Device Reviewed With: iPhone 5, iPod touch 4
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So iWALK came out with a useful little external battery pack recently, the iWALK Link 1700i. It claims to offer just about a full phone charge in an adapter that could fit on a keychain. It’s more convenient than lugging around a separate power brick with USB cable, or using one of those bulky Mophie cases. For iPhone 4S and earlier owners, it promises to be an extremely useful device. Just one problem: it’s got the “old” 30-pin dock connector, not Lightning. So, iPhone 5 owners are out of the loop with the Link1700i, right?
Well, not necessarily. Apple does make a 30-pin-to-Lightning adapter, which provides charging and audio support to the iPhone 5. Which means that the Link 1700i may just be useful for iPhone 5 owners just yet.
Using it with the adapter on the iPhone 5 gives it one big advantage: it’s actually more comfortable to use it in portrait versus on a 30-pin device, as the Lightning adapter provides enough space to grip the phone and do things like typing and scrolling with the Link 1700i safely out of the way. Landscape is a different story, as the i-Walk already provides a bit of an uncomfortable barrier; it’s ludicrously bigger on the iPhone 5. I’d suggest not playing games while charging with this thing, though I could hold it in a way where my thumb was not reaching over the battery. Still, I don’t recommend it.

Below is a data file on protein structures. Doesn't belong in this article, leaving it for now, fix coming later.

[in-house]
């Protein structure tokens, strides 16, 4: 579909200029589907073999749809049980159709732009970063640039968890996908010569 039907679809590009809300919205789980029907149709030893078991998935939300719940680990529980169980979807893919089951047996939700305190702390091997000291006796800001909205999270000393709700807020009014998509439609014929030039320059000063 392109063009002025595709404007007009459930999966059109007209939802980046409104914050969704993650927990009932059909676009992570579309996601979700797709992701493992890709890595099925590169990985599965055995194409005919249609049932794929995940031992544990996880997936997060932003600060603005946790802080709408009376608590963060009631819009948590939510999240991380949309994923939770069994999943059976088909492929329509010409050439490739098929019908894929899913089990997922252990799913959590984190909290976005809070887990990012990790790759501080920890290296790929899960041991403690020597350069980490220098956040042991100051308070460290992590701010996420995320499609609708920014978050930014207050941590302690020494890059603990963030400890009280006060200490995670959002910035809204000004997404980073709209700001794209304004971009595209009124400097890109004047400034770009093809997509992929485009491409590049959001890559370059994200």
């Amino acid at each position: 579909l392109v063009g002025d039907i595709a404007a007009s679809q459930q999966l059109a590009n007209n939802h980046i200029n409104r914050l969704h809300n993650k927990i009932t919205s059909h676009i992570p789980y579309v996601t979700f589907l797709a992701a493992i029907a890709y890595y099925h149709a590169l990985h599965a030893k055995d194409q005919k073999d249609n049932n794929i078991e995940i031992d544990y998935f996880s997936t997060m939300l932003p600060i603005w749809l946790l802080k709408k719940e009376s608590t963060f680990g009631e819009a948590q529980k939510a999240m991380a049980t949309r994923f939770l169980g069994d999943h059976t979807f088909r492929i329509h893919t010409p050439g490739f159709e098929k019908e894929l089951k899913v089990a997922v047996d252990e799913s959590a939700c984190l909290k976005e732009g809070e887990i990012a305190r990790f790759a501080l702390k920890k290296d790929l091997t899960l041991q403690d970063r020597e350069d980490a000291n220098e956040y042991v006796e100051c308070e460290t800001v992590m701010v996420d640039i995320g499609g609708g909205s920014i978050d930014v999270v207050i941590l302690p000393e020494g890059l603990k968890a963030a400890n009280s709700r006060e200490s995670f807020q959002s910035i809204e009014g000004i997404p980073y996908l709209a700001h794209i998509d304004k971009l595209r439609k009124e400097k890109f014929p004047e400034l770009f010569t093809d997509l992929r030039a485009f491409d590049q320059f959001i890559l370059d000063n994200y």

While the box claims that it has 1700 mAh battery capacity power, in practical circumstances, I could rely on it to recharge about 3/5 of my battery, particularly with it being used occasionally in that time. Part of the problem could be the connection: I noticed that the iPhone would act as if the Link 1700i was being occasionally disconnected and reconnected when unlocking the screen, or even just periodically while it was in my pocket. I haven’t noticed this when using the adapter otherwise, and haven’t seen it in testing on my iPod touch 4th gen either. Using it with the dock adapter does leave some space for headphones, but it’s a tight fit, and would likely cause damaged headphone connectors.
The Link 1700i comes with two lids by default: one with a slot for the loop to be put on a keychain and one without. As well, it comes with the micro-USB cable to recharge it, the port being conveniently located on the side of the battery.
While it’s hard to measure the device’s actual effectiveness because it’s working in a roundabout way on the iPhone 5, it is far from an ideal solution. However, this is in part thanks to Apple: by using a new proprietary connector and then only selectively licensing it and not giving it to peripheral manufacturers before its unveiling, those looking for a convenient external battery are forced to turn to less-than-ideal options. Have an iPhone 4S or earlier? This seems like a perfectly fine solution. iPhone 5? Be prepared to deal with the imperfections thanks to Apple.